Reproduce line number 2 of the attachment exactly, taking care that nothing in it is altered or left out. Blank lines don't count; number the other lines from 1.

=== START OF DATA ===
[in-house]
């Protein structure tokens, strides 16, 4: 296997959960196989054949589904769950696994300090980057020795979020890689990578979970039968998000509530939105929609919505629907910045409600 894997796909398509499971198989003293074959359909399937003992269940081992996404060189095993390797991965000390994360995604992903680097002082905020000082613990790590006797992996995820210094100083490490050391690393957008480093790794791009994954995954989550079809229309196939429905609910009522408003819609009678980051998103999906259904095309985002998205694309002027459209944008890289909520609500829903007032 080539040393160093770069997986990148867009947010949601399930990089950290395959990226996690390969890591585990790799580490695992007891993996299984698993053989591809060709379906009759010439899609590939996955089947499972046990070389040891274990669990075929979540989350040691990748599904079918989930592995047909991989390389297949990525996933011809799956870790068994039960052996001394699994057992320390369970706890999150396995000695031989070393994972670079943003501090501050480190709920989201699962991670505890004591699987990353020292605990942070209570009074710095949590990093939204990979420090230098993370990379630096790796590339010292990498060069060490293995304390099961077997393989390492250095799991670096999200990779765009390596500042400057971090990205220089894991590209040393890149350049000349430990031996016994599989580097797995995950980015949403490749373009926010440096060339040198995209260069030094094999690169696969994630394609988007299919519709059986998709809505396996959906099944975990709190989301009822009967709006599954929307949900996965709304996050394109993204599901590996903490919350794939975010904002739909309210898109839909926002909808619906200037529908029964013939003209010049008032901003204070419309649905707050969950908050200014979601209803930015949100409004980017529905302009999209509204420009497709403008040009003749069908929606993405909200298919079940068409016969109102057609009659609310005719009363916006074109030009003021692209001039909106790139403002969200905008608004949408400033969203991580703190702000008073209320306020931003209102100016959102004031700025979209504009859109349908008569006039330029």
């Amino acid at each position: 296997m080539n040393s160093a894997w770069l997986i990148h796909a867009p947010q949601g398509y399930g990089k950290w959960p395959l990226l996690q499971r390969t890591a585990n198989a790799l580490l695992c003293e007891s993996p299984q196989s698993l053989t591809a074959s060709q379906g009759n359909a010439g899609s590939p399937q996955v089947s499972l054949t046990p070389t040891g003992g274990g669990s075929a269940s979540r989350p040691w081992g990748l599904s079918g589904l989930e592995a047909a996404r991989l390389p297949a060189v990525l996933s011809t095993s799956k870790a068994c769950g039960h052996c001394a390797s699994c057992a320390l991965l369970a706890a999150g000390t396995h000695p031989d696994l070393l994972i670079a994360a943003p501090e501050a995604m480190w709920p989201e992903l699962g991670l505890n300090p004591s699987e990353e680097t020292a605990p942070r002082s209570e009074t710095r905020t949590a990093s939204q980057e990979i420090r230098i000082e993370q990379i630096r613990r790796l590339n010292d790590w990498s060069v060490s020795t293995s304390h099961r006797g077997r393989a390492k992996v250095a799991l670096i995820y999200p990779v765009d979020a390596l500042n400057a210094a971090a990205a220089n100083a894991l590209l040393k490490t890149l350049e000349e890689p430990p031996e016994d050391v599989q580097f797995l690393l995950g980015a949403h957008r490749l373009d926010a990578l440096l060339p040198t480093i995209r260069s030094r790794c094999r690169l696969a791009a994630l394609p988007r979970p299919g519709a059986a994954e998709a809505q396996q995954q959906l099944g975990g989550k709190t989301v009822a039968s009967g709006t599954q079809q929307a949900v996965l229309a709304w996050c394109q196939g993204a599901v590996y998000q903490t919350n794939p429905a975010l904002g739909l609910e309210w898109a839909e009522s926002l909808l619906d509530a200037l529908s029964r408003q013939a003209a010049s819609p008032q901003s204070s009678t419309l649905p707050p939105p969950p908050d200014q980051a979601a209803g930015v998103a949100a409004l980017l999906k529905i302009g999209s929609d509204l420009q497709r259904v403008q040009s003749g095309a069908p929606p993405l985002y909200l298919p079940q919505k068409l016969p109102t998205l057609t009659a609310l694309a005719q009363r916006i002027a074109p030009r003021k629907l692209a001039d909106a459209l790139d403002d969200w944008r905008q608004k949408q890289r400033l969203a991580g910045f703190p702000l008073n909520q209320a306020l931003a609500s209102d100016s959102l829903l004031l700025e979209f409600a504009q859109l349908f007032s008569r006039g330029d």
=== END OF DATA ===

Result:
């Protein structure tokens, strides 16, 4: 296997959960196989054949589904769950696994300090980057020795979020890689990578979970039968998000509530939105929609919505629907910045409600 894997796909398509499971198989003293074959359909399937003992269940081992996404060189095993390797991965000390994360995604992903680097002082905020000082613990790590006797992996995820210094100083490490050391690393957008480093790794791009994954995954989550079809229309196939429905609910009522408003819609009678980051998103999906259904095309985002998205694309002027459209944008890289909520609500829903007032 080539040393160093770069997986990148867009947010949601399930990089950290395959990226996690390969890591585990790799580490695992007891993996299984698993053989591809060709379906009759010439899609590939996955089947499972046990070389040891274990669990075929979540989350040691990748599904079918989930592995047909991989390389297949990525996933011809799956870790068994039960052996001394699994057992320390369970706890999150396995000695031989070393994972670079943003501090501050480190709920989201699962991670505890004591699987990353020292605990942070209570009074710095949590990093939204990979420090230098993370990379630096790796590339010292990498060069060490293995304390099961077997393989390492250095799991670096999200990779765009390596500042400057971090990205220089894991590209040393890149350049000349430990031996016994599989580097797995995950980015949403490749373009926010440096060339040198995209260069030094094999690169696969994630394609988007299919519709059986998709809505396996959906099944975990709190989301009822009967709006599954929307949900996965709304996050394109993204599901590996903490919350794939975010904002739909309210898109839909926002909808619906200037529908029964013939003209010049008032901003204070419309649905707050969950908050200014979601209803930015949100409004980017529905302009999209509204420009497709403008040009003749069908929606993405909200298919079940068409016969109102057609009659609310005719009363916006074109030009003021692209001039909106790139403002969200905008608004949408400033969203991580703190702000008073209320306020931003209102100016959102004031700025979209504009859109349908008569006039330029």